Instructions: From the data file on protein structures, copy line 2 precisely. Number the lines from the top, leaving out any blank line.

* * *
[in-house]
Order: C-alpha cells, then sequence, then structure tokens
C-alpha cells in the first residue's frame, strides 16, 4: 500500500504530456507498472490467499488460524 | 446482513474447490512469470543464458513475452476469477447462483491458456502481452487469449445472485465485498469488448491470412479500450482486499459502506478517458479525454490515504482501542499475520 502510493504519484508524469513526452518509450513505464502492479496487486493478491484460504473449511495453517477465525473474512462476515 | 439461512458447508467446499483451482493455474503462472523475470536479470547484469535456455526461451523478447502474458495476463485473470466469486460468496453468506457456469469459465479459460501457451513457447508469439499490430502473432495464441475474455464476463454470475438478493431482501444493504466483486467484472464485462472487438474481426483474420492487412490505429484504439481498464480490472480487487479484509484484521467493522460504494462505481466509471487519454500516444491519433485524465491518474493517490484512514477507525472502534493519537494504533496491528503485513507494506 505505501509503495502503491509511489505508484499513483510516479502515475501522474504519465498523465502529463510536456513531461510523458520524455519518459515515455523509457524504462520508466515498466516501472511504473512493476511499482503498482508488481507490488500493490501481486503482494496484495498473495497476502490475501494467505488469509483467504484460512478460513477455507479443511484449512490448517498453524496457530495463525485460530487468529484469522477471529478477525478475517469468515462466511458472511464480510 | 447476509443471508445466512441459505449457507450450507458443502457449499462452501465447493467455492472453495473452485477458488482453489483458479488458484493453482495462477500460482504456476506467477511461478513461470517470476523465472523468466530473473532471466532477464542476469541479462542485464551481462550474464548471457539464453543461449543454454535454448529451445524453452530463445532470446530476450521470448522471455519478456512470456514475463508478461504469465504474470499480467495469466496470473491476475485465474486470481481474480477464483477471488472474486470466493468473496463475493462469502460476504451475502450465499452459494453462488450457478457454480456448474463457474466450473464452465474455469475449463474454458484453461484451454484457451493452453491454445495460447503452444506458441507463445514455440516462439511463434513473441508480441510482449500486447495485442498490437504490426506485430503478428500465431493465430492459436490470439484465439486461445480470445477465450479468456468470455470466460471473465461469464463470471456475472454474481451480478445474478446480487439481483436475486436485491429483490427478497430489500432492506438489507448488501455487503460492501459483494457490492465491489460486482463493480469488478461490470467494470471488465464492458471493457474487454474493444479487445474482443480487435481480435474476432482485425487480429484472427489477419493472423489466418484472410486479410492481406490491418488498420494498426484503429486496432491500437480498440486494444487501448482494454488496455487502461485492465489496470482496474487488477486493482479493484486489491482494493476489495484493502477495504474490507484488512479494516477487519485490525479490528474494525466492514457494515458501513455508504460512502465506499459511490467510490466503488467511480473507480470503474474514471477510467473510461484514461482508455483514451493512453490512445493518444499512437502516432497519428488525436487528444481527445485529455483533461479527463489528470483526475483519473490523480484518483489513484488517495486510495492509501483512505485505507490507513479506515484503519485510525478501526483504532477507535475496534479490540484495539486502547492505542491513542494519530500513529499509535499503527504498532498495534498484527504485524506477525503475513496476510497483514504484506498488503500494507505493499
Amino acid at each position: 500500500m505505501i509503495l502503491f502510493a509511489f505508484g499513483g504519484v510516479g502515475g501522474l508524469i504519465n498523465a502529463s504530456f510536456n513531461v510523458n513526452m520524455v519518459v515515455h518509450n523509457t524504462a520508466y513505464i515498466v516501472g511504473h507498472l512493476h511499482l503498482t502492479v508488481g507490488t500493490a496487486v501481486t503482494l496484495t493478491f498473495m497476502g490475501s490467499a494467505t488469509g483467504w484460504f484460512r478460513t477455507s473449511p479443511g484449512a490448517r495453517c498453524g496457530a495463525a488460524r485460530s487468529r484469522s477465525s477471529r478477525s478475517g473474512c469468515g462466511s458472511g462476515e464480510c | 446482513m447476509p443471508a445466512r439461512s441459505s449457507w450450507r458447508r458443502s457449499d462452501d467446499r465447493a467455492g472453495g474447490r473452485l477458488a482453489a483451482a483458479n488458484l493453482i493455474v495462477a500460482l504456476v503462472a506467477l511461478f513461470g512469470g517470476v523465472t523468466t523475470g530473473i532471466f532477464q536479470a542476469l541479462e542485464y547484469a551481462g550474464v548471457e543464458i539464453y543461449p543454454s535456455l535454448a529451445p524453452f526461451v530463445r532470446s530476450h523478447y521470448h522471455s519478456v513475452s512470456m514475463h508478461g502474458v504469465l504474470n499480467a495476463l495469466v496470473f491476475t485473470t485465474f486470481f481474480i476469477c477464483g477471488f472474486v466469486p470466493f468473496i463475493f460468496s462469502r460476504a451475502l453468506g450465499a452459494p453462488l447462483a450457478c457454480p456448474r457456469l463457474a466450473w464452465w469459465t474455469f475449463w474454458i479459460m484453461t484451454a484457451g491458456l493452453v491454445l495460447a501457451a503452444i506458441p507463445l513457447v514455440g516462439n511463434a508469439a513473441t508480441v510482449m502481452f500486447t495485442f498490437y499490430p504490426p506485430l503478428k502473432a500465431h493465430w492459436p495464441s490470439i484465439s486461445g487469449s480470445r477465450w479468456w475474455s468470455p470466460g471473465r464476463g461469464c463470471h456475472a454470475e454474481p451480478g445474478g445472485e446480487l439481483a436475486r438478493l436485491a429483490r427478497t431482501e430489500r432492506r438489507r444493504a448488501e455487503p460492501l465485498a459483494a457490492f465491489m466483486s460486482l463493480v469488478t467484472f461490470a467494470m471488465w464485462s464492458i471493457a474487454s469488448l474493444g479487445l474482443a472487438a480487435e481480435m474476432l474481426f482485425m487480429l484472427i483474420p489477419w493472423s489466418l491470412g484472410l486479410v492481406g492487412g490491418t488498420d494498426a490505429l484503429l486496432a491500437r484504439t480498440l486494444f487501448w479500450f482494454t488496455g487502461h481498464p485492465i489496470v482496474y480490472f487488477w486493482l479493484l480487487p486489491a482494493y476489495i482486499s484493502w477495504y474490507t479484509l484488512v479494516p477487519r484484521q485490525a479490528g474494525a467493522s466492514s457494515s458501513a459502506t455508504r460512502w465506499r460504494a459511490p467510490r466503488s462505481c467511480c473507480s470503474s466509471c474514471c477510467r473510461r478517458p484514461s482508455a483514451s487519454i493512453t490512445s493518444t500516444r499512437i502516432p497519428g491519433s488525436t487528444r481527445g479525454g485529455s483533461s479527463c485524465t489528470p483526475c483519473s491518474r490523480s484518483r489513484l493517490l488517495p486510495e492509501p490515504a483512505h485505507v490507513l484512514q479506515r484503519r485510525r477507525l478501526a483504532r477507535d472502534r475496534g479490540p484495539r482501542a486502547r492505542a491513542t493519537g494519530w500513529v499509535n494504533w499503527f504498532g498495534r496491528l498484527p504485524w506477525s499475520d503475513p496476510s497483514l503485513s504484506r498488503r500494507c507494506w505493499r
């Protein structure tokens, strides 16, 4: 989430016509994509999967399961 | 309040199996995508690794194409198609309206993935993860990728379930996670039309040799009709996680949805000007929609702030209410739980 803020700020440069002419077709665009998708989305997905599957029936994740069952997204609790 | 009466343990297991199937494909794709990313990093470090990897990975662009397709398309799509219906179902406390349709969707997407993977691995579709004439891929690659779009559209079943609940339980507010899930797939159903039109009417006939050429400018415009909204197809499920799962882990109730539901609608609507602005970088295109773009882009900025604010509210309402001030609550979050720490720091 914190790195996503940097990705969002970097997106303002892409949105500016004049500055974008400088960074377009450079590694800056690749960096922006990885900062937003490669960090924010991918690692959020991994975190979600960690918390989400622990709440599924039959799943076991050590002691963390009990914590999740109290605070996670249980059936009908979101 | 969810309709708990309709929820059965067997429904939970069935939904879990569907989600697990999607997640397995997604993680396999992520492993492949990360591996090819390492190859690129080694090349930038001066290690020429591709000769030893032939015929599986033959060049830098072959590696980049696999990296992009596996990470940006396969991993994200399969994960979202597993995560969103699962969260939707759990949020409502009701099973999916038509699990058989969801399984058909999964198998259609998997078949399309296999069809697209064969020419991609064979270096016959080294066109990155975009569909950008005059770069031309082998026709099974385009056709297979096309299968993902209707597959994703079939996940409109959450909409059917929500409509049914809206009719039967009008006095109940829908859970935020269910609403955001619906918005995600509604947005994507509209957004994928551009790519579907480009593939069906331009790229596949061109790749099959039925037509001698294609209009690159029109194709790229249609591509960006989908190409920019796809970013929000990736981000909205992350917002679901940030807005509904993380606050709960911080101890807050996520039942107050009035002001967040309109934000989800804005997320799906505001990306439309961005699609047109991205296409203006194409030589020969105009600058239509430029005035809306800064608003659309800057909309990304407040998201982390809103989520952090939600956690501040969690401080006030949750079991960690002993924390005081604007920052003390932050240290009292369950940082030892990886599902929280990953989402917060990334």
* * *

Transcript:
Order: C-alpha cells, then sequence, then structure tokens